Stunning new footage shows police knocking moped muggers off their bikes in fresh tactics to stamp out the scooter crime-wave that has plagued London.
Dashcam video released today shows a squad of specially trained drivers carrying out so-called ‘tactical contacts’, which involve tipping crooks off their scooters or dumping them on the bonnets of police cars.
One incredulous rider raises his hands in indignation after he is sent clattering to the ground, and another told police: ‘I took my helmet off so I thought you’d stop chasing me.’
The Met says it only uses the tactic as a last resort to stop muggers who are a risk to pedestrians or putting police in danger.
Police say they are now carrying out ‘tactical contacts’ every day and have used the method 63 times so far.
Sergeant Tony McGovern, who is one of the specially-trained ‘Scorpion’ drivers using the tactic, said: ‘They think that if they remove their helmets we’ll stop the pursuit, sometimes we may but, as you can see, we have used tactical contact against riders without helmets.’
He said police drivers have to quickly weigh up the risk to the public and the rider before carrying out the maneuvers, as fleeing criminals often ride along busy pavements or behind railings to evade capture.
The method has been rolled out around the country after a seemingly-unstoppable crime wave gripped the capital this year, with scooter yobs grabbing people’s phones, watches, and bags, smashing their way into jewelry shops and stabbing anyone who got in their way.
Some moped robbers have hit 30 victims in one hour alone, with those coming out of tube stations seen as an easy target. Police officers have also been injured by thieves riding directly into them.
Scotland Yard was previously frustrated in catching the criminals, who often discarded their helmets to make officers think twice before chasing them.
Victims of the spate of incidents included ex-chancellor of the Exchequer George Osborne and comedian Michael McIntyre, who was robbed of his Rolex by two men on a moped while parked outside his children’s school.
But Scotland Yard chiefs have now vowed to get tough with the gangs as they attempt to take back control of the streets.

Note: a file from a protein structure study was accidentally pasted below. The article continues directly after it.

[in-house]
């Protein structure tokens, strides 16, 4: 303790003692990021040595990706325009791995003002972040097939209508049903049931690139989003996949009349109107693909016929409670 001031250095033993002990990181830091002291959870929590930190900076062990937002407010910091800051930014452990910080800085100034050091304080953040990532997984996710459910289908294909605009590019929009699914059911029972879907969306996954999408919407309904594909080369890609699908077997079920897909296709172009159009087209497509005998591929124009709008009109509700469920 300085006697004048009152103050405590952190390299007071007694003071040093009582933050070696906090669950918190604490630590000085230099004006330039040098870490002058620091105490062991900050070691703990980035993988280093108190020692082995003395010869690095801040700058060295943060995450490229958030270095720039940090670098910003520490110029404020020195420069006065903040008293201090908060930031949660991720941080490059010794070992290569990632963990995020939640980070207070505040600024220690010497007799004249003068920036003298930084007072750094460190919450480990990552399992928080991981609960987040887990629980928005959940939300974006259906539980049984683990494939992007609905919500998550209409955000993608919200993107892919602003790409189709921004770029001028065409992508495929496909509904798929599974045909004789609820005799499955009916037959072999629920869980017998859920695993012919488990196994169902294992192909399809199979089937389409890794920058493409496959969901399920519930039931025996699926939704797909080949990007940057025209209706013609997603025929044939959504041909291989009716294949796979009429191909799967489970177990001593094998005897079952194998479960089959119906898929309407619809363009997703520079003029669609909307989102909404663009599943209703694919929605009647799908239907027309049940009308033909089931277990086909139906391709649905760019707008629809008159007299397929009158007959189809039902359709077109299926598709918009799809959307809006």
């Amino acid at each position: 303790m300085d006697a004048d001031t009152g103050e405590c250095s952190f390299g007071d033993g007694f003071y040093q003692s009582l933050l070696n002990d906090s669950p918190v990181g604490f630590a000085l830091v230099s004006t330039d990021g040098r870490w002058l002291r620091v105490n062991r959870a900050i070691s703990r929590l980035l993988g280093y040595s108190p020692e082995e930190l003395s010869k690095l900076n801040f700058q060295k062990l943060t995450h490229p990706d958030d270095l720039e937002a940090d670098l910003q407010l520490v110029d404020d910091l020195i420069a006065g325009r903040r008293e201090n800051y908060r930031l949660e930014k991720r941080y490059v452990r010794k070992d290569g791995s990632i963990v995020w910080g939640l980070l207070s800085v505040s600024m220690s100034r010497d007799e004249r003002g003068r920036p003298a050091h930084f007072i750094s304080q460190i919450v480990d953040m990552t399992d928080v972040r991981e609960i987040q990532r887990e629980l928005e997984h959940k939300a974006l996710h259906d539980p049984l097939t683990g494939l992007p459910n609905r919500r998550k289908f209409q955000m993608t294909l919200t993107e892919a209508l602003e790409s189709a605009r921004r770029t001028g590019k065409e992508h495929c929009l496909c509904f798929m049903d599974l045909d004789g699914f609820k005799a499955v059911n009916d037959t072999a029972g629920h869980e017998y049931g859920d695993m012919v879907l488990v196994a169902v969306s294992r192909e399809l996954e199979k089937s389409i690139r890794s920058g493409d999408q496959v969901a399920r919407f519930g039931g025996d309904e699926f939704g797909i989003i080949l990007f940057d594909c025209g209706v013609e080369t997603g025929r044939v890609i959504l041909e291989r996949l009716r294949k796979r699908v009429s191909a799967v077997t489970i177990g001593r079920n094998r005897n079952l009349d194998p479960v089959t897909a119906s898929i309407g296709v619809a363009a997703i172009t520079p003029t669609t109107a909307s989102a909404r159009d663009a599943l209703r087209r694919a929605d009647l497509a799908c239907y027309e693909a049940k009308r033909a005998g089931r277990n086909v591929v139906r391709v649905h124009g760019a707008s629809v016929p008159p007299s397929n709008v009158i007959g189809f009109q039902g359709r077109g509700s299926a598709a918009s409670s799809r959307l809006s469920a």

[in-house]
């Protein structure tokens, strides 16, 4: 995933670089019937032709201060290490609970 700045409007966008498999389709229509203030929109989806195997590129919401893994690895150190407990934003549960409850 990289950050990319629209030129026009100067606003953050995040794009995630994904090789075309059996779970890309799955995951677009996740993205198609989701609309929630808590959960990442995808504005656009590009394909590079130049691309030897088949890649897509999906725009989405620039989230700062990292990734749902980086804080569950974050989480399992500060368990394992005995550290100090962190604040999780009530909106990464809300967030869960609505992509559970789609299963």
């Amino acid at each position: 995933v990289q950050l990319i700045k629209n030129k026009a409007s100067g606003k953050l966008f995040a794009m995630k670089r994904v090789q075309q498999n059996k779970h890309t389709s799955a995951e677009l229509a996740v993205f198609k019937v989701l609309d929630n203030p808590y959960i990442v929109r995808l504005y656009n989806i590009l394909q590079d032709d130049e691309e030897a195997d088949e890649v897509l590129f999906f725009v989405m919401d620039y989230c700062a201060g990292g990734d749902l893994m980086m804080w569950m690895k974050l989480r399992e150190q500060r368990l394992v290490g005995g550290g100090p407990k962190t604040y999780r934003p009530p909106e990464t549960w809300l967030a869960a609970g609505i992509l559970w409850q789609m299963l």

Met Commander Amanda Pearson said: ‘There is a perception that if you remove your helmet or fail to stop for police when requested to do so we will not take any further course of action. This is untrue.
‘The public quite rightly expects us to intervene to keep London safe. Our highly trained police drivers weigh up the risks and decide upon the most appropriate tactics in those circumstances.
‘Offenders on mopeds and motorcycles who attempt to evade the police are making a choice that puts themselves and others at risk.
‘So our message is clear: we can, we will and we do target those involved in moped and motorcycle crime at every opportunity.’
The Met says it has cut ‘moped-enabled crime’ by 36 percent in the last year, from 19,000 offenses to 12,500.
Police say from January to October last year there were 19,455 such offenses across London but from January to October this year the numbers had dropped to 12,419 offenses.
And in the same period last year, there were 12,192 moped thefts across London compared to January 2018 to October 2018 when there were 8,261 offenses – a reduction of 32 percent.
Commander Pearson added: ‘We are not complacent and we will continue to work tirelessly across London to maintain this downward trend.’
Commanders say no stop carried out by the operation targeting moped criminals has needed to be referred to the police watchdog, although three incidents involving mopeds are being looked at by the IOPC.
Among the most shocking of the incidents that hit the capital in recent years were those involving Nathan Gilmaney and Troy Thomas, who tried to rob as many people as possible in a quickfire series of robberies.
They killed 28-year-old Abdul Samad for his iPhone and little more than ‘aggression and bloodlust’ as they swept across west London on a scooter.
A chilling video shows Gilmaney and Thomas the criminals calmly return to their victim to demand his PIN number before knifing him.
The pair, from Maida Vale, west London, was jailed for more than 20 years each in June.
Following their arrest, police noticed a 40 percent drop in that type of offending.
Politician turned Evening Standard editor was also hit by moped robbers, who made a grab at his mobile as he left BBC headquarters in Portland Place.
He said: ‘I was physically unharmed but felt shocked and stunned. The incident happened so quickly that I barely registered what had happened until afterward. The scooter was so close that it almost brushed past me. Had it hit me, I have no doubt I would have been seriously injured.’
Footage showed the victim working on her device at the Broad and Bean Cafe in Archway, north London as the helmet wearing thief walks in.
He quickly grabs the computer before running back out of the door and jumping on a waiting moped, which then speeds off. The raid took less than 10 seconds.
Café owner Valbona Sadiku said it was the second time moped robbers have targeted the premises in just three weeks.
She told MailOnline: ‘It’s unbelievable that these moped gangs will now actually enter peoples’ property, it’s gone to another level, it’s horrific.’
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